The Lancet Infectious Diseases vol:7 issue:4 pages:266-281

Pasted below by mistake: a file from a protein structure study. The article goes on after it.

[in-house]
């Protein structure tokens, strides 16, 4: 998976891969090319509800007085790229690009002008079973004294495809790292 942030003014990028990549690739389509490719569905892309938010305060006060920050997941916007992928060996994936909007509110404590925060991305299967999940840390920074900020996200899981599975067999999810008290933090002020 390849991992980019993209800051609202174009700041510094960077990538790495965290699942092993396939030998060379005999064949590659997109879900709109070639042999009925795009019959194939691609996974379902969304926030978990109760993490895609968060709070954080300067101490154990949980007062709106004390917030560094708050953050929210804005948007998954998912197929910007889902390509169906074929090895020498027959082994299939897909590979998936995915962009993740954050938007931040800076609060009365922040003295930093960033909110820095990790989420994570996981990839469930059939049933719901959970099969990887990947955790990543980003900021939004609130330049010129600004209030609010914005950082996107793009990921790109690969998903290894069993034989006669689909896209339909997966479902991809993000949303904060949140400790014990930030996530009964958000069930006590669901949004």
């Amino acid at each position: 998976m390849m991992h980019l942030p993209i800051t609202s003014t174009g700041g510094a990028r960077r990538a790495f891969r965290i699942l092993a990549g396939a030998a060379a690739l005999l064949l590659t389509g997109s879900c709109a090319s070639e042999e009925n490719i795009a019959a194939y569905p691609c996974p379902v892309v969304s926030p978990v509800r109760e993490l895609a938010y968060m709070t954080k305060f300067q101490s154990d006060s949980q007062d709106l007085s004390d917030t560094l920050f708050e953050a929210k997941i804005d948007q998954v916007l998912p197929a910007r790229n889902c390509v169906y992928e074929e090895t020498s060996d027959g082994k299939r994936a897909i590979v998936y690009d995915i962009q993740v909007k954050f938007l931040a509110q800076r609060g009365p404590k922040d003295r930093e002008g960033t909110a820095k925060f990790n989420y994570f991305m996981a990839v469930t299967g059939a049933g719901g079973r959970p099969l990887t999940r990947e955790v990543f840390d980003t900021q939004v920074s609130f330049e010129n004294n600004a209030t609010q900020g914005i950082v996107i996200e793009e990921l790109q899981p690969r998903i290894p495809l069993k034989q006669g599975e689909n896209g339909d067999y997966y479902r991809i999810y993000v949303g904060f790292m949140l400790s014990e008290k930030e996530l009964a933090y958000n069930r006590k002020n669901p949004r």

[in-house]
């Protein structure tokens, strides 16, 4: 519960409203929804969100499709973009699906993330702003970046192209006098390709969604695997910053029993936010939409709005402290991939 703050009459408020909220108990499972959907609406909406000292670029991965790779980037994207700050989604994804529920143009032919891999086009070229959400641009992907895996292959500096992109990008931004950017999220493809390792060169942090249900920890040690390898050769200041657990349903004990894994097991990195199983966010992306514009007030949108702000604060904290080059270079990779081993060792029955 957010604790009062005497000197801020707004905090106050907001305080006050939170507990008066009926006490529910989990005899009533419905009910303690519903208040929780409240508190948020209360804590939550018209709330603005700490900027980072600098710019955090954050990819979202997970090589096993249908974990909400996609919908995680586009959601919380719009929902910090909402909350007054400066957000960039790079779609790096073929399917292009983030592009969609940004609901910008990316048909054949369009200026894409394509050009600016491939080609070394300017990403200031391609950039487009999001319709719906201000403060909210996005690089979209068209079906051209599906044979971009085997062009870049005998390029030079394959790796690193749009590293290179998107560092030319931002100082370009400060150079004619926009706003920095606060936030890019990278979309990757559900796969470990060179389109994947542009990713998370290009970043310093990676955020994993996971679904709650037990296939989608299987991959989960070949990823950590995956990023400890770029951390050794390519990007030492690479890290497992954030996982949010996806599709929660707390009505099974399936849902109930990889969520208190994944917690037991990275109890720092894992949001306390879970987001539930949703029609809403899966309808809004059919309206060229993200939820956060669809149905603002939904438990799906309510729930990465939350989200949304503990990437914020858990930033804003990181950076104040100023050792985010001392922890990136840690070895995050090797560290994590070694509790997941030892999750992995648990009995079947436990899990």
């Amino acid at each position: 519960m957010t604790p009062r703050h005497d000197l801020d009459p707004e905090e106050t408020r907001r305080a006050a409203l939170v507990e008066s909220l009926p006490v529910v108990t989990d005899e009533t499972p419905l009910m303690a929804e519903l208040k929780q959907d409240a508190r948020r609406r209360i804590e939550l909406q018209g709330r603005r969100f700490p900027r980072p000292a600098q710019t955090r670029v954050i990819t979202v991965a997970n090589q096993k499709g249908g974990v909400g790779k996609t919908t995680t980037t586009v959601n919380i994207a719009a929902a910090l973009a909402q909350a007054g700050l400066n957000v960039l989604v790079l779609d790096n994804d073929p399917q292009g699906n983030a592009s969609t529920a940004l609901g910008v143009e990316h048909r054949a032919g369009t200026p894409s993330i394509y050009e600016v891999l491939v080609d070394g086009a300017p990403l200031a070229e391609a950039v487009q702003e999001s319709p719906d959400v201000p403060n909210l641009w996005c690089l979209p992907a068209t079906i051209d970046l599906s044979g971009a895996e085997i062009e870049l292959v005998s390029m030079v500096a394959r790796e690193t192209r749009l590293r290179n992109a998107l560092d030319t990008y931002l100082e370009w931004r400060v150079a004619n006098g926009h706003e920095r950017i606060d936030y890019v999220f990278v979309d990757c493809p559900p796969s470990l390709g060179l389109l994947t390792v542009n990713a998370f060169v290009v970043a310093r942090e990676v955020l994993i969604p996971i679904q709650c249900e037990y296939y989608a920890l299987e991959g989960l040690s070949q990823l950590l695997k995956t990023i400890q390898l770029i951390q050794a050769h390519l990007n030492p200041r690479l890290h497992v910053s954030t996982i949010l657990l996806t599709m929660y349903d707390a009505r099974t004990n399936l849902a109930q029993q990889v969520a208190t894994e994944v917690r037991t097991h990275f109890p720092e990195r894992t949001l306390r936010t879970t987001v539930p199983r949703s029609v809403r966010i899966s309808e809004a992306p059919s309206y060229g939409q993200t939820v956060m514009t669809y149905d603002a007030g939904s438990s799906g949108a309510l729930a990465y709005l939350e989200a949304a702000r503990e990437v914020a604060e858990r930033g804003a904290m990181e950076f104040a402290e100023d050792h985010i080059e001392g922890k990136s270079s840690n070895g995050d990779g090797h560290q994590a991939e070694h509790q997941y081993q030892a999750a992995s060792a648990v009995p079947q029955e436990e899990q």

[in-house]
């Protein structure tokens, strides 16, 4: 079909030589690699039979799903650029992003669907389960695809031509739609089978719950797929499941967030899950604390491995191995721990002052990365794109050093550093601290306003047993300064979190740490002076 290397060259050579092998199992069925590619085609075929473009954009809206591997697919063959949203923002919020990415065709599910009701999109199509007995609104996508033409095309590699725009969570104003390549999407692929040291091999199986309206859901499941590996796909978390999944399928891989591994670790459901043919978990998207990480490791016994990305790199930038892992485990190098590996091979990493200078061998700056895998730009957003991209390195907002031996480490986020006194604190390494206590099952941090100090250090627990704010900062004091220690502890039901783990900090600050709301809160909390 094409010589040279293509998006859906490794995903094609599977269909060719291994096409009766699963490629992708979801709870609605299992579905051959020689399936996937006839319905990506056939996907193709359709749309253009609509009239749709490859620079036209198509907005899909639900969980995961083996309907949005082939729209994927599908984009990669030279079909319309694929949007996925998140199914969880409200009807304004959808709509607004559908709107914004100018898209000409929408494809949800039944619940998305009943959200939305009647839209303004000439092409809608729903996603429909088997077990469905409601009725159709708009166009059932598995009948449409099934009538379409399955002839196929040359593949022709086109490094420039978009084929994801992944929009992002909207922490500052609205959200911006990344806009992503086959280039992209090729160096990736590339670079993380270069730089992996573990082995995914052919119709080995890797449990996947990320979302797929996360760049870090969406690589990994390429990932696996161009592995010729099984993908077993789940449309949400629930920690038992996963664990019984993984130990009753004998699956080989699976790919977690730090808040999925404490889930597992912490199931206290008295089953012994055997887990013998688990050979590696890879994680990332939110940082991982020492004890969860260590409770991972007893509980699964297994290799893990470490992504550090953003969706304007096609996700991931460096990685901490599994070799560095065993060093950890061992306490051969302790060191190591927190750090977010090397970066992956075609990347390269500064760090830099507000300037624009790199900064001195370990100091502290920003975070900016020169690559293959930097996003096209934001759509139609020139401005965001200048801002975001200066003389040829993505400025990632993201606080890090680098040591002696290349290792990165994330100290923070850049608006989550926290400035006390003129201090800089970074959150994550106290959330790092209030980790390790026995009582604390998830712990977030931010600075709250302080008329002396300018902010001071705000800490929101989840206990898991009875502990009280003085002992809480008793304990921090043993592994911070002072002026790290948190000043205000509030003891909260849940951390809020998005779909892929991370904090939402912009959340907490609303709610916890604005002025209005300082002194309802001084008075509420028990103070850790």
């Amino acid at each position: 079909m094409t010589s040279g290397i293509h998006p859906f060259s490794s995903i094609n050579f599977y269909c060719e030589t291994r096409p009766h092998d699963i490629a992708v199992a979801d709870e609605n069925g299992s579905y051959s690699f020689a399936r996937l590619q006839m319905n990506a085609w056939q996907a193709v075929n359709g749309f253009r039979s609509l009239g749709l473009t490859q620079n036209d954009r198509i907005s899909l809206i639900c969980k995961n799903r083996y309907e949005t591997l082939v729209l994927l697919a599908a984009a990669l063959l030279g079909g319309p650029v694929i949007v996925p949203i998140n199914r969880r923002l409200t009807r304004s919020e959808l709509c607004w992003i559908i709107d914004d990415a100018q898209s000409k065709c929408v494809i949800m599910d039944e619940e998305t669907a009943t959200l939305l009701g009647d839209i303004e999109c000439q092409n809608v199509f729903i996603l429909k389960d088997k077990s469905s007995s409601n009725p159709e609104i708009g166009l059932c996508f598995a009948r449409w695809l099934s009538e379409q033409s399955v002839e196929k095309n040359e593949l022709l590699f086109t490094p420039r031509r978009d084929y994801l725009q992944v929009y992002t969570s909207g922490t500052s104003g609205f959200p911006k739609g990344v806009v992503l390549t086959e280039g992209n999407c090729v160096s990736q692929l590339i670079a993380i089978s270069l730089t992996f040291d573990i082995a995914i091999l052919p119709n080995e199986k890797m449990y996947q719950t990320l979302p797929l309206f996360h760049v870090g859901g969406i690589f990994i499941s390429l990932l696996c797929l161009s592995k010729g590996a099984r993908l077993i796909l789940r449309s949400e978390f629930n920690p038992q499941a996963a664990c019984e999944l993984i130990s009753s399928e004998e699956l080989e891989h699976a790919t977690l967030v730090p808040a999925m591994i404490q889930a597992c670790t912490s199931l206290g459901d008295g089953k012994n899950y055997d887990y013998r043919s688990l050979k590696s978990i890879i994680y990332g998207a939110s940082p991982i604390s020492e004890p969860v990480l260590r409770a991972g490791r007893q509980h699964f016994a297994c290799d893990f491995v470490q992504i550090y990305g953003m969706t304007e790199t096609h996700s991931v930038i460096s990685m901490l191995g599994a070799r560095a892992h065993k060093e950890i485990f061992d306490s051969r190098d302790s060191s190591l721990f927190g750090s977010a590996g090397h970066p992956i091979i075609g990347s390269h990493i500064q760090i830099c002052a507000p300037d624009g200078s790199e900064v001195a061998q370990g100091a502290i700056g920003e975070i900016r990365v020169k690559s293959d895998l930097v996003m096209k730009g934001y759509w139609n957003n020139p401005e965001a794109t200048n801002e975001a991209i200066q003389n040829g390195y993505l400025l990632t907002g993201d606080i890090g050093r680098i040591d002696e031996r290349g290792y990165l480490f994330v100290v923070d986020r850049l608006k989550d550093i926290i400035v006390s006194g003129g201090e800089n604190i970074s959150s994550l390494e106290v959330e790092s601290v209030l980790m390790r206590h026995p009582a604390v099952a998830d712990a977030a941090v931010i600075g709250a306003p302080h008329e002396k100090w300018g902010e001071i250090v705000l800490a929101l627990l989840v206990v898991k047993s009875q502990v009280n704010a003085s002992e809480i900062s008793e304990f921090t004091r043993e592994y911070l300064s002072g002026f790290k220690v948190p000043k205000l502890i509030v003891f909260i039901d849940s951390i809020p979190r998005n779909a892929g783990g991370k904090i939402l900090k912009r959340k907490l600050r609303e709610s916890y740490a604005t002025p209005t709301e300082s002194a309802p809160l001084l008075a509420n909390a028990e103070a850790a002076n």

Human T-lymphotropic virus 1 (HTLV-1) has infected human beings for thousands of years, but knowledge about the infection and its pathogenesis is only recently emerging. The virus can be transmitted from mother to child, through sexual contact, and through contaminated blood products. There are areas in Japan, sub-Saharan Africa, the Caribbean, and South America where more than 1% of the general population is infected. Although the majority of HTLV-1 carriers remain asymptomatic, the virus is associated with severe diseases that can be subdivided into three categories: neoplastic diseases (adult T-cell leukaemia/lymphoma), inflammatory syndromes (HTLV-1-associated myelopathy/tropical spastic paraparesis and uveitis among others), and opportunistic infections (including Strongyloides stercoralis hyperinfection and others). The understanding of the interaction between virus and host response has improved markedly, but there are still no clear surrogate markers for prognosis and there are few treatment options.